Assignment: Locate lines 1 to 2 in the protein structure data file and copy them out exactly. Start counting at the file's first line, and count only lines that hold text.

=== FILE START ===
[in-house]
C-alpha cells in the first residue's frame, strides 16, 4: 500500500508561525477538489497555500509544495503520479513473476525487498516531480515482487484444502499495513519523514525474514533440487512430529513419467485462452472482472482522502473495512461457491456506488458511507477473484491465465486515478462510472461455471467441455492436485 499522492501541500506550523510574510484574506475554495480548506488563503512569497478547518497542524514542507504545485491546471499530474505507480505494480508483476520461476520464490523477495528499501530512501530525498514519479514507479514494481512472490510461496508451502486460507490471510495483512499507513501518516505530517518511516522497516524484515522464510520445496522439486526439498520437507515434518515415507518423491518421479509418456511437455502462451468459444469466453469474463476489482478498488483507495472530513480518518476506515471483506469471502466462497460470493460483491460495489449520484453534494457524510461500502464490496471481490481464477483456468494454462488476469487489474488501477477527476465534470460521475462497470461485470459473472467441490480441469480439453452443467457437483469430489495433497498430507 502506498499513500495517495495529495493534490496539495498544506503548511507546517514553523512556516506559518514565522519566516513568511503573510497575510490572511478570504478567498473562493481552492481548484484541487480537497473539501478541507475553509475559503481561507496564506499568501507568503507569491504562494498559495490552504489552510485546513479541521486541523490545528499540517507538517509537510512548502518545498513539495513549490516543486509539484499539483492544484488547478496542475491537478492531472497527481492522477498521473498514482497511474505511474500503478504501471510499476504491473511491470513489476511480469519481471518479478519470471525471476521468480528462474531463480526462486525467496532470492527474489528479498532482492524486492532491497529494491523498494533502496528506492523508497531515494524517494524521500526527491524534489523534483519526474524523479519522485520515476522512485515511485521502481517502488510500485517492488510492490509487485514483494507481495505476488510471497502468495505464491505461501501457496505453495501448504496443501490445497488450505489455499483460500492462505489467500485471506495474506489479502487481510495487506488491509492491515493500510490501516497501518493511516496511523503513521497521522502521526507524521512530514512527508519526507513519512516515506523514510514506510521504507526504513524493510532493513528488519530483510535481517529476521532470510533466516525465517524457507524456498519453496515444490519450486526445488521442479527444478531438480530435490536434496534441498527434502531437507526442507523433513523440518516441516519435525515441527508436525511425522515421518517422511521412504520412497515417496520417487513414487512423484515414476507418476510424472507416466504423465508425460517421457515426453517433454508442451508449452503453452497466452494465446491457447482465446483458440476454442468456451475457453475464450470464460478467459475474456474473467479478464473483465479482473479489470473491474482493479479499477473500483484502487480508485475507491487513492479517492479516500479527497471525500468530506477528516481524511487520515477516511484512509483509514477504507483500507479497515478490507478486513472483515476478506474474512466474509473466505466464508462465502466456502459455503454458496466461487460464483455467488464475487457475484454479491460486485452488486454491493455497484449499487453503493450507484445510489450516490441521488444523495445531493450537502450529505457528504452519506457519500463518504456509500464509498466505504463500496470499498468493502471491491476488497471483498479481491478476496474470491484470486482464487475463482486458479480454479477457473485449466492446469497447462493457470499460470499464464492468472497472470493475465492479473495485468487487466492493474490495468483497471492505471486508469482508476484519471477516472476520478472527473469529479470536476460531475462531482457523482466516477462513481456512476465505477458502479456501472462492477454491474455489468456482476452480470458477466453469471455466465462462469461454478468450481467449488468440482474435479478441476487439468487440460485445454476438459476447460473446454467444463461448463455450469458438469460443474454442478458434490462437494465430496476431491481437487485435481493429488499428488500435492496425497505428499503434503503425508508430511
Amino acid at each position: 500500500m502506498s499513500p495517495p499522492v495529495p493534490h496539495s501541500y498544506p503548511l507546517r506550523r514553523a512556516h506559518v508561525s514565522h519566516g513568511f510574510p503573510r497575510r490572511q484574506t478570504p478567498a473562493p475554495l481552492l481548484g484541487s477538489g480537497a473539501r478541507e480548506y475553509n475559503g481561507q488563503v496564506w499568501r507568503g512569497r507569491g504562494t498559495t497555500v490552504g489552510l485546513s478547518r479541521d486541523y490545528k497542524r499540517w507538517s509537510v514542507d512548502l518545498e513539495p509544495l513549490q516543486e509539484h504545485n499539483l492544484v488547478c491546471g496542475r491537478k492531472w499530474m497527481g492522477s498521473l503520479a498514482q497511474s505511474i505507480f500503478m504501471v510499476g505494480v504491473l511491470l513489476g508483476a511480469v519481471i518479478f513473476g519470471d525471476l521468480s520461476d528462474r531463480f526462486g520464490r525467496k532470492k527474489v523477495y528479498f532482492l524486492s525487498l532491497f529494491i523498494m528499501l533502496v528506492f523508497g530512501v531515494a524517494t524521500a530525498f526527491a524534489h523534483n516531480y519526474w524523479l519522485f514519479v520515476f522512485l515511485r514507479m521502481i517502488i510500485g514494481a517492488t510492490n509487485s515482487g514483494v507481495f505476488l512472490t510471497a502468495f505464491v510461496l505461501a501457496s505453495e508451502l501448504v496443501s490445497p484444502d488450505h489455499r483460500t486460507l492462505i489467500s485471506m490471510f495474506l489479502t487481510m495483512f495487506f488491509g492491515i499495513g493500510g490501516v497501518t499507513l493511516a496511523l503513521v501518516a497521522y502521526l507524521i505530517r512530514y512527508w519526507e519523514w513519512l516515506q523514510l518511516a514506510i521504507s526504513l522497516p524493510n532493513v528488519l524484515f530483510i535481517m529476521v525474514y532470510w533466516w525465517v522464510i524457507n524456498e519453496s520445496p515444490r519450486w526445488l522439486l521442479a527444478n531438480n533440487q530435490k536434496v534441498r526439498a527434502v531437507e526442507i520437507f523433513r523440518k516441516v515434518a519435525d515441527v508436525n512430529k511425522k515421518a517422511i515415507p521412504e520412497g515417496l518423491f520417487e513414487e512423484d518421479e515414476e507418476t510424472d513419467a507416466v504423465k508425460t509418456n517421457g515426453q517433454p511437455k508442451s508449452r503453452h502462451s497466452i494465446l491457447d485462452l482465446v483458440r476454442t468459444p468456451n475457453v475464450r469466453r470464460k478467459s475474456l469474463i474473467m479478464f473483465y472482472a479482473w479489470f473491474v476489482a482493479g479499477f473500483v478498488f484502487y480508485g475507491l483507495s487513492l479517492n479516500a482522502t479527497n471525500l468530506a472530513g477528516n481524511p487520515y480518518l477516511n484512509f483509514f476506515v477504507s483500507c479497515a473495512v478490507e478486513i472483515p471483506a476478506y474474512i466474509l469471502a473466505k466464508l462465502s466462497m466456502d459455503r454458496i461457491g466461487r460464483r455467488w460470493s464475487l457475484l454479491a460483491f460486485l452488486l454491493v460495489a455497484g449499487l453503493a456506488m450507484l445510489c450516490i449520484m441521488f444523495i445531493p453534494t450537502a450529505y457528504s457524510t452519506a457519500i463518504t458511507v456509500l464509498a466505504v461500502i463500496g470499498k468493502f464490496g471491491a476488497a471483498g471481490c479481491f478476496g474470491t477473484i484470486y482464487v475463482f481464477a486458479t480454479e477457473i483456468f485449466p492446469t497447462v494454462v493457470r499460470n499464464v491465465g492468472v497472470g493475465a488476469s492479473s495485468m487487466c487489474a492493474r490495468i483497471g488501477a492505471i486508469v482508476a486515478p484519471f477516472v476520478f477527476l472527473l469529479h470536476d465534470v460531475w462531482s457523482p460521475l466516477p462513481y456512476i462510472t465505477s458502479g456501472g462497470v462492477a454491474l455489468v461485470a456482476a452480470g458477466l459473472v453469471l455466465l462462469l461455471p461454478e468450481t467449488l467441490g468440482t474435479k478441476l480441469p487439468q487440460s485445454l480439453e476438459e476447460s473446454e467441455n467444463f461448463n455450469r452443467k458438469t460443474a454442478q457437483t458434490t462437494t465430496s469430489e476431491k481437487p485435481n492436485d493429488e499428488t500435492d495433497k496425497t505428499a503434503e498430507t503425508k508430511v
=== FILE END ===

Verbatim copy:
[in-house]
C-alpha cells in the first residue's frame, strides 16, 4: 500500500508561525477538489497555500509544495503520479513473476525487498516531480515482487484444502499495513519523514525474514533440487512430529513419467485462452472482472482522502473495512461457491456506488458511507477473484491465465486515478462510472461455471467441455492436485 499522492501541500506550523510574510484574506475554495480548506488563503512569497478547518497542524514542507504545485491546471499530474505507480505494480508483476520461476520464490523477495528499501530512501530525498514519479514507479514494481512472490510461496508451502486460507490471510495483512499507513501518516505530517518511516522497516524484515522464510520445496522439486526439498520437507515434518515415507518423491518421479509418456511437455502462451468459444469466453469474463476489482478498488483507495472530513480518518476506515471483506469471502466462497460470493460483491460495489449520484453534494457524510461500502464490496471481490481464477483456468494454462488476469487489474488501477477527476465534470460521475462497470461485470459473472467441490480441469480439453452443467457437483469430489495433497498430507 502506498499513500495517495495529495493534490496539495498544506503548511507546517514553523512556516506559518514565522519566516513568511503573510497575510490572511478570504478567498473562493481552492481548484484541487480537497473539501478541507475553509475559503481561507496564506499568501507568503507569491504562494498559495490552504489552510485546513479541521486541523490545528499540517507538517509537510512548502518545498513539495513549490516543486509539484499539483492544484488547478496542475491537478492531472497527481492522477498521473498514482497511474505511474500503478504501471510499476504491473511491470513489476511480469519481471518479478519470471525471476521468480528462474531463480526462486525467496532470492527474489528479498532482492524486492532491497529494491523498494533502496528506492523508497531515494524517494524521500526527491524534489523534483519526474524523479519522485520515476522512485515511485521502481517502488510500485517492488510492490509487485514483494507481495505476488510471497502468495505464491505461501501457496505453495501448504496443501490445497488450505489455499483460500492462505489467500485471506495474506489479502487481510495487506488491509492491515493500510490501516497501518493511516496511523503513521497521522502521526507524521512530514512527508519526507513519512516515506523514510514506510521504507526504513524493510532493513528488519530483510535481517529476521532470510533466516525465517524457507524456498519453496515444490519450486526445488521442479527444478531438480530435490536434496534441498527434502531437507526442507523433513523440518516441516519435525515441527508436525511425522515421518517422511521412504520412497515417496520417487513414487512423484515414476507418476510424472507416466504423465508425460517421457515426453517433454508442451508449452503453452497466452494465446491457447482465446483458440476454442468456451475457453475464450470464460478467459475474456474473467479478464473483465479482473479489470473491474482493479479499477473500483484502487480508485475507491487513492479517492479516500479527497471525500468530506477528516481524511487520515477516511484512509483509514477504507483500507479497515478490507478486513472483515476478506474474512466474509473466505466464508462465502466456502459455503454458496466461487460464483455467488464475487457475484454479491460486485452488486454491493455497484449499487453503493450507484445510489450516490441521488444523495445531493450537502450529505457528504452519506457519500463518504456509500464509498466505504463500496470499498468493502471491491476488497471483498479481491478476496474470491484470486482464487475463482486458479480454479477457473485449466492446469497447462493457470499460470499464464492468472497472470493475465492479473495485468487487466492493474490495468483497471492505471486508469482508476484519471477516472476520478472527473469529479470536476460531475462531482457523482466516477462513481456512476465505477458502479456501472462492477454491474455489468456482476452480470458477466453469471455466465462462469461454478468450481467449488468440482474435479478441476487439468487440460485445454476438459476447460473446454467444463461448463455450469458438469460443474454442478458434490462437494465430496476431491481437487485435481493429488499428488500435492496425497505428499503434503503425508508430511